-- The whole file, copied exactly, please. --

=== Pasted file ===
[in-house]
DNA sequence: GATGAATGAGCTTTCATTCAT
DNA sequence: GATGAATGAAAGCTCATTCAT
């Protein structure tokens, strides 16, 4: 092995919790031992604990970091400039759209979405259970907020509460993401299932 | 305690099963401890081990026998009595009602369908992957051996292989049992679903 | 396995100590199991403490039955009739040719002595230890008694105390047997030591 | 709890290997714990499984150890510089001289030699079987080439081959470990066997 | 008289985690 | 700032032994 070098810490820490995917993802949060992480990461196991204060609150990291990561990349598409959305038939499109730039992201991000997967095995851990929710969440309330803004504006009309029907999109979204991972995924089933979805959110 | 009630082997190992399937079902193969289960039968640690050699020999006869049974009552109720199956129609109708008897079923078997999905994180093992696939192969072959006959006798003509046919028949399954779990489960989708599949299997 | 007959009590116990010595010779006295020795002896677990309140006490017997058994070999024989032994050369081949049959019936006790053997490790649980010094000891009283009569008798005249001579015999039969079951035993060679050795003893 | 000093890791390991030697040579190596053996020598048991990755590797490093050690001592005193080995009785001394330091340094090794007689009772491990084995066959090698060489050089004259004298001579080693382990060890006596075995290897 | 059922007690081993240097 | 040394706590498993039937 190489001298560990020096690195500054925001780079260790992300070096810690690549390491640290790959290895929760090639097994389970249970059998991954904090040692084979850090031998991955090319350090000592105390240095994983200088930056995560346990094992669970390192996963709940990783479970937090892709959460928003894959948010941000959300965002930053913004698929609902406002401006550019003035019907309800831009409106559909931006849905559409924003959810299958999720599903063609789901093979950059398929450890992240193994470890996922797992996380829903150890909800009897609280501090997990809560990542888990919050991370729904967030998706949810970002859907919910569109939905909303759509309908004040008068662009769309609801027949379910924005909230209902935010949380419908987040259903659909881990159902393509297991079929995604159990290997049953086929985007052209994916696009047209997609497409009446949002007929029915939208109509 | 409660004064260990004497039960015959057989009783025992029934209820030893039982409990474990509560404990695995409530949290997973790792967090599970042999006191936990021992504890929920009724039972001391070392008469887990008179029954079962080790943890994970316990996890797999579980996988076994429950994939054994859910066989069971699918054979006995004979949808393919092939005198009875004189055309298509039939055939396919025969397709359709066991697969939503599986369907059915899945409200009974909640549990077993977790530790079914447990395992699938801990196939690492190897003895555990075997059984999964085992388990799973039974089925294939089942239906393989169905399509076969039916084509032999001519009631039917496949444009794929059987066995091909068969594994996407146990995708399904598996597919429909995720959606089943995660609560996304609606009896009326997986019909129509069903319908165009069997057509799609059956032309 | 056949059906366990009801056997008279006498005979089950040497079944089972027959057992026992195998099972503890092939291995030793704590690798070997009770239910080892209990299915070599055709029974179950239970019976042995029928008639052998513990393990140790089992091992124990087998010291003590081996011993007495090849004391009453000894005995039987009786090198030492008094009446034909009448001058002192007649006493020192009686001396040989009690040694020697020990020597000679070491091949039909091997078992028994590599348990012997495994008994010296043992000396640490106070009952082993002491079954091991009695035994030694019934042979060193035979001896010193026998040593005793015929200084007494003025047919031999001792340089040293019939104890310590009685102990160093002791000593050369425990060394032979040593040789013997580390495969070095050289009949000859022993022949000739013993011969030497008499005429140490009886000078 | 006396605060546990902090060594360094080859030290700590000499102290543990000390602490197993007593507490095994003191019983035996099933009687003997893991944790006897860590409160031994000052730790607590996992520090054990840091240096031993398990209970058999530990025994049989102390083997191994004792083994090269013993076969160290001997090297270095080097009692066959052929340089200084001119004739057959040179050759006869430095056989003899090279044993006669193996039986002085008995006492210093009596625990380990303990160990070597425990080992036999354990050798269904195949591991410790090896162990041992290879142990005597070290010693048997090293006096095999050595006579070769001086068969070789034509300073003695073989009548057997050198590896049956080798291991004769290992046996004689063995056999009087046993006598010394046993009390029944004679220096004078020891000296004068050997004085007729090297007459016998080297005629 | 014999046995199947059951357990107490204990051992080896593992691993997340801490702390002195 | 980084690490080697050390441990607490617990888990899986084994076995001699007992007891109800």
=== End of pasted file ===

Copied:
[in-house]
DNA sequence: GATGAATGAGCTTTCATTCAT
DNA sequence: GATGAATGAAAGCTCATTCAT
């Protein structure tokens, strides 16, 4: 092995919790031992604990970091400039759209979405259970907020509460993401299932 | 305690099963401890081990026998009595009602369908992957051996292989049992679903 | 396995100590199991403490039955009739040719002595230890008694105390047997030591 | 709890290997714990499984150890510089001289030699079987080439081959470990066997 | 008289985690 | 700032032994 070098810490820490995917993802949060992480990461196991204060609150990291990561990349598409959305038939499109730039992201991000997967095995851990929710969440309330803004504006009309029907999109979204991972995924089933979805959110 | 009630082997190992399937079902193969289960039968640690050699020999006869049974009552109720199956129609109708008897079923078997999905994180093992696939192969072959006959006798003509046919028949399954779990489960989708599949299997 | 007959009590116990010595010779006295020795002896677990309140006490017997058994070999024989032994050369081949049959019936006790053997490790649980010094000891009283009569008798005249001579015999039969079951035993060679050795003893 | 000093890791390991030697040579190596053996020598048991990755590797490093050690001592005193080995009785001394330091340094090794007689009772491990084995066959090698060489050089004259004298001579080693382990060890006596075995290897 | 059922007690081993240097 | 040394706590498993039937 190489001298560990020096690195500054925001780079260790992300070096810690690549390491640290790959290895929760090639097994389970249970059998991954904090040692084979850090031998991955090319350090000592105390240095994983200088930056995560346990094992669970390192996963709940990783479970937090892709959460928003894959948010941000959300965002930053913004698929609902406002401006550019003035019907309800831009409106559909931006849905559409924003959810299958999720599903063609789901093979950059398929450890992240193994470890996922797992996380829903150890909800009897609280501090997990809560990542888990919050991370729904967030998706949810970002859907919910569109939905909303759509309908004040008068662009769309609801027949379910924005909230209902935010949380419908987040259903659909881990159902393509297991079929995604159990290997049953086929985007052209994916696009047209997609497409009446949002007929029915939208109509 | 409660004064260990004497039960015959057989009783025992029934209820030893039982409990474990509560404990695995409530949290997973790792967090599970042999006191936990021992504890929920009724039972001391070392008469887990008179029954079962080790943890994970316990996890797999579980996988076994429950994939054994859910066989069971699918054979006995004979949808393919092939005198009875004189055309298509039939055939396919025969397709359709066991697969939503599986369907059915899945409200009974909640549990077993977790530790079914447990395992699938801990196939690492190897003895555990075997059984999964085992388990799973039974089925294939089942239906393989169905399509076969039916084509032999001519009631039917496949444009794929059987066995091909068969594994996407146990995708399904598996597919429909995720959606089943995660609560996304609606009896009326997986019909129509069903319908165009069997057509799609059956032309 | 056949059906366990009801056997008279006498005979089950040497079944089972027959057992026992195998099972503890092939291995030793704590690798070997009770239910080892209990299915070599055709029974179950239970019976042995029928008639052998513990393990140790089992091992124990087998010291003590081996011993007495090849004391009453000894005995039987009786090198030492008094009446034909009448001058002192007649006493020192009686001396040989009690040694020697020990020597000679070491091949039909091997078992028994590599348990012997495994008994010296043992000396640490106070009952082993002491079954091991009695035994030694019934042979060193035979001896010193026998040593005793015929200084007494003025047919031999001792340089040293019939104890310590009685102990160093002791000593050369425990060394032979040593040789013997580390495969070095050289009949000859022993022949000739013993011969030497008499005429140490009886000078 | 006396605060546990902090060594360094080859030290700590000499102290543990000390602490197993007593507490095994003191019983035996099933009687003997893991944790006897860590409160031994000052730790607590996992520090054990840091240096031993398990209970058999530990025994049989102390083997191994004792083994090269013993076969160290001997090297270095080097009692066959052929340089200084001119004739057959040179050759006869430095056989003899090279044993006669193996039986002085008995006492210093009596625990380990303990160990070597425990080992036999354990050798269904195949591991410790090896162990041992290879142990005597070290010693048997090293006096095999050595006579070769001086068969070789034509300073003695073989009548057997050198590896049956080798291991004769290992046996004689063995056999009087046993006598010394046993009390029944004679220096004078020891000296004068050997004085007729090297007459016998080297005629 | 014999046995199947059951357990107490204990051992080896593992691993997340801490702390002195 | 980084690490080697050390441990607490617990888990899986084994076995001699007992007891109800």